It is also important in this paper, that we further explain the activities of gas flaring and power plants by mainstream economy in greater detail and problems it entails, to give us clearer understanding of the process of production in the Niger delta region. Crude oil is often found mixed with natural gas, which must be separated from the oil during extraction. While it is technically possible to capture and utilize the separated natural gas, in Nigeria the associated gas is generally combusted and flared in the open air. There are currently approximately 100 continuously burning gas flares in the Niger Delta and just offshore locations, some of which have been burning since the early 1960s. According (Environmental Rights Action/Friends of the Earth Nigeria, 2009), based on satellite data, the US National Geophysical Data Center estimated that Nigeria flared 15.1 billion m³ of natural gas in 2008, second only to Russia. Base on ( GGFR, August 2009), gas flares are a significant source of greenhouse gas emissions and emit particulate matter, sulphur dioxide, nitrogen dioxide, as well as carcinogenic substances such as benz[a]pyrene, dioxin, benzene and toluene, which can have severe health effects for local populations and cause environmental problems. Thus, those residing near the flaring sites may suffer from serious

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health problems including respiratory illness, asthma, blood disorders and cancer. Although a Shell spokesman disputed the health impacts of the gas flares, of no scientific proof (Shell spokesman Wim van de Wiel, 6 August 2009), the UNDP has declared that gas flares destroy natural resources and local livelihoods, alienate people from their land, and ―adversely affect human development conditions (―Niger Delta human development report‖, 2006). In additional to the negative environmental effects, gas flaring is inefficient from an economic point of view. The Nigerian government has estimated that it loses about $2.5 billion in revenues annually due to not selling the gas (Vanguard, ―Nigeria loses $150 bn to gas flare in 36 yrs‖, 15 July 2008), instead of utilizing the gases usefully, they are flaring it away, which does not only waste natural resources, but also pollutes the environment and affect human health. This is the practice within the oil and gas production stakeholders‘ paradigm in Nigeria.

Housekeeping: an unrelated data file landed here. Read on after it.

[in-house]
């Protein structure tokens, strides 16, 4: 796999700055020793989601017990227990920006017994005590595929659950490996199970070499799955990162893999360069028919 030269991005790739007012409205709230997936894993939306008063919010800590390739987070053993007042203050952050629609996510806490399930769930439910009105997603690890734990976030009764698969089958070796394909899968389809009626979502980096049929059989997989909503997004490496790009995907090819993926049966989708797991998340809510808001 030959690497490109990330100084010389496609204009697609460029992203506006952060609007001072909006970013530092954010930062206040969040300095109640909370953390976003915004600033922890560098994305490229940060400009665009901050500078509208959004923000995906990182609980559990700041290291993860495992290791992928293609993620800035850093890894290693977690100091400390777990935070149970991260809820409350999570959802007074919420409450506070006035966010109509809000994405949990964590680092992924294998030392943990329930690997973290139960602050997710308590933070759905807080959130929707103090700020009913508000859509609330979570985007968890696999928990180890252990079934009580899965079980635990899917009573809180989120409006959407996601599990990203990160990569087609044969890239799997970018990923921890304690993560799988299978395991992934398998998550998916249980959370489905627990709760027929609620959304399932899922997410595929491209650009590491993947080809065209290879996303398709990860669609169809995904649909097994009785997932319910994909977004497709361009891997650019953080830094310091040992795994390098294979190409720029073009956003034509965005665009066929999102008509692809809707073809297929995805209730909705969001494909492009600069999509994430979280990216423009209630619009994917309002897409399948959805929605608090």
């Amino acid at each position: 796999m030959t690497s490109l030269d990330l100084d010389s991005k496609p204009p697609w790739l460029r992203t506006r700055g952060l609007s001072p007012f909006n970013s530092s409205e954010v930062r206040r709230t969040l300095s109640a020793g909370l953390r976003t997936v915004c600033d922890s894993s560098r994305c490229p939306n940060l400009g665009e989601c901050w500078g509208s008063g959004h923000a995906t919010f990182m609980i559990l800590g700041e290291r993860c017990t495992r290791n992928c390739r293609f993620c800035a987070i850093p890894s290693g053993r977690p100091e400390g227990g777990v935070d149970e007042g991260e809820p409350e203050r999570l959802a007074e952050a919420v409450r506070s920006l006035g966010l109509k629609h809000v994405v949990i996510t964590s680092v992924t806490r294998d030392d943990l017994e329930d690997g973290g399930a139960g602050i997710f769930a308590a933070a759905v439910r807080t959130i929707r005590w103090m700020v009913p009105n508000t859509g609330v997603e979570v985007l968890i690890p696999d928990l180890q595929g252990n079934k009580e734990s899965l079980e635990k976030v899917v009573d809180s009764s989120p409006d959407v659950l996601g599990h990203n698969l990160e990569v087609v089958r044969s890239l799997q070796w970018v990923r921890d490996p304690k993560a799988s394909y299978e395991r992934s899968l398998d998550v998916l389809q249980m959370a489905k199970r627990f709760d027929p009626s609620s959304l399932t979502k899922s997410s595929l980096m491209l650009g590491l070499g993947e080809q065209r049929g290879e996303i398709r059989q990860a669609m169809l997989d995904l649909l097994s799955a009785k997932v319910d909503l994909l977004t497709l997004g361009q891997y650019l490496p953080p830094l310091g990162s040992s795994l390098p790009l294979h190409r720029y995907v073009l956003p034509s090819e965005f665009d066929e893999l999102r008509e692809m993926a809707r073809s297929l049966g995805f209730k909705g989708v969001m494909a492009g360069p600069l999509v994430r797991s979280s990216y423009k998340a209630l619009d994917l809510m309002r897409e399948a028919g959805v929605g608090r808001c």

It is clear proof from the evidence of oil and gas production in Nigeria, that Triple Bottom line principle of ecological economics paradigm of the integration of environmental protection, society and nature are not properly included in the framework of neoclassical economics approach in the region. Therefore, it is time for change; the current form of global capitalism is ecologically and socially unsustainable. More stringent environmental regulations, better business practices, and more efficient technologies are all necessary, but are not enough; we need a deeper systemic change to address the situation of global ecosystem crisis and the socio-economic and environmental pollution from gas flare and power plants in the Niger Delta region. A new generation of environmental issues faces more threatening than any has perceived before, some local pollution problems such as intense heat, burning- rivers or smog are becoming regional and even global i.e. ozone depletion and global warming. Faced with these problems, we can not say anymore is not our responsibility to clean; moreover, we are the first generation that can destroy its very existence (Winsemius Guntram, 1992). In this light, we can realize that economic can no more be studied within isolation and internal competition between players, there will be need to implement holistic approach to thinking, business should be seen as an ecological model woven into the environment and society. The strands forming a very complex system (Hopfenbeck, 1993), especially as structures and processes in business today are strong governed by their natural environment and societies. Therefore, we see the need that, if the stakeholders of oil production in the Niger Delta region will come up with better solution to the pollution problem if they use the frame work base on ecological economics.